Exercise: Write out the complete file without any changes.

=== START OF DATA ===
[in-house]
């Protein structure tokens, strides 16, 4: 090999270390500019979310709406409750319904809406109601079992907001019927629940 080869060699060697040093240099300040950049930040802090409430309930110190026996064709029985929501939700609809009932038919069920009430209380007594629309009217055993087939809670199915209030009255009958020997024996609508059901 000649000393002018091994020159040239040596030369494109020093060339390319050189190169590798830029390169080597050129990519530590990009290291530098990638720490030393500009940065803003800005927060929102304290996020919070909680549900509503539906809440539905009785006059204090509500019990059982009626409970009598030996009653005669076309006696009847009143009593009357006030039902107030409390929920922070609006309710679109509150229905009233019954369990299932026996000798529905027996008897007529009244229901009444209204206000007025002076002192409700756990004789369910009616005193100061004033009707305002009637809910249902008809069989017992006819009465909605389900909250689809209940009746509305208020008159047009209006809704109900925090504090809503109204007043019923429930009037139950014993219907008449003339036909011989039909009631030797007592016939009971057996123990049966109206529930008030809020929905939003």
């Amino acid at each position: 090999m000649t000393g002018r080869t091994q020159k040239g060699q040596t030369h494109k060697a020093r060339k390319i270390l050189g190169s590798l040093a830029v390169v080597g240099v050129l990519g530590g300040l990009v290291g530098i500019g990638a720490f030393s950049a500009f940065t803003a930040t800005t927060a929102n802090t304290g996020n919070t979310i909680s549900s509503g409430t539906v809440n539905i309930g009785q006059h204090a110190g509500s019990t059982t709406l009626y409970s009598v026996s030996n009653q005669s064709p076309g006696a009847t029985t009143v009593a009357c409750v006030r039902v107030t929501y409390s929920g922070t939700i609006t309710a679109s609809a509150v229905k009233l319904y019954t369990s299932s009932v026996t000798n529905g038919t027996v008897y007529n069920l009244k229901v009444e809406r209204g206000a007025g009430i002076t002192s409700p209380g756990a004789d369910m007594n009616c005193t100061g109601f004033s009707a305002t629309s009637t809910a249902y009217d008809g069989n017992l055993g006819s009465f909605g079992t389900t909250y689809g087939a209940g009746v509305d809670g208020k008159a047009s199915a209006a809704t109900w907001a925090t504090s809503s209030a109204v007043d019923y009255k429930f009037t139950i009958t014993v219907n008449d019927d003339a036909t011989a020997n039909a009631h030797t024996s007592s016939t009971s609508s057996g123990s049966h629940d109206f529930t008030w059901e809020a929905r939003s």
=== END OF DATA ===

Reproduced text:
[in-house]
């Protein structure tokens, strides 16, 4: 090999270390500019979310709406409750319904809406109601079992907001019927629940 080869060699060697040093240099300040950049930040802090409430309930110190026996064709029985929501939700609809009932038919069920009430209380007594629309009217055993087939809670199915209030009255009958020997024996609508059901 000649000393002018091994020159040239040596030369494109020093060339390319050189190169590798830029390169080597050129990519530590990009290291530098990638720490030393500009940065803003800005927060929102304290996020919070909680549900509503539906809440539905009785006059204090509500019990059982009626409970009598030996009653005669076309006696009847009143009593009357006030039902107030409390929920922070609006309710679109509150229905009233019954369990299932026996000798529905027996008897007529009244229901009444209204206000007025002076002192409700756990004789369910009616005193100061004033009707305002009637809910249902008809069989017992006819009465909605389900909250689809209940009746509305208020008159047009209006809704109900925090504090809503109204007043019923429930009037139950014993219907008449003339036909011989039909009631030797007592016939009971057996123990049966109206529930008030809020929905939003």
């Amino acid at each position: 090999m000649t000393g002018r080869t091994q020159k040239g060699q040596t030369h494109k060697a020093r060339k390319i270390l050189g190169s590798l040093a830029v390169v080597g240099v050129l990519g530590g300040l990009v290291g530098i500019g990638a720490f030393s950049a500009f940065t803003a930040t800005t927060a929102n802090t304290g996020n919070t979310i909680s549900s509503g409430t539906v809440n539905i309930g009785q006059h204090a110190g509500s019990t059982t709406l009626y409970s009598v026996s030996n009653q005669s064709p076309g006696a009847t029985t009143v009593a009357c409750v006030r039902v107030t929501y409390s929920g922070t939700i609006t309710a679109s609809a509150v229905k009233l319904y019954t369990s299932s009932v026996t000798n529905g038919t027996v008897y007529n069920l009244k229901v009444e809406r209204g206000a007025g009430i002076t002192s409700p209380g756990a004789d369910m007594n009616c005193t100061g109601f004033s009707a305002t629309s009637t809910a249902y009217d008809g069989n017992l055993g006819s009465f909605g079992t389900t909250y689809g087939a209940g009746v509305d809670g208020k008159a047009s199915a209006a809704t109900w907001a925090t504090s809503s209030a109204v007043d019923y009255k429930f009037t139950i009958t014993v219907n008449d019927d003339a036909t011989a020997n039909a009631h030797t024996s007592s016939t009971s609508s057996g123990s049966h629940d109206f529930t008030w059901e809020a929905r939003s």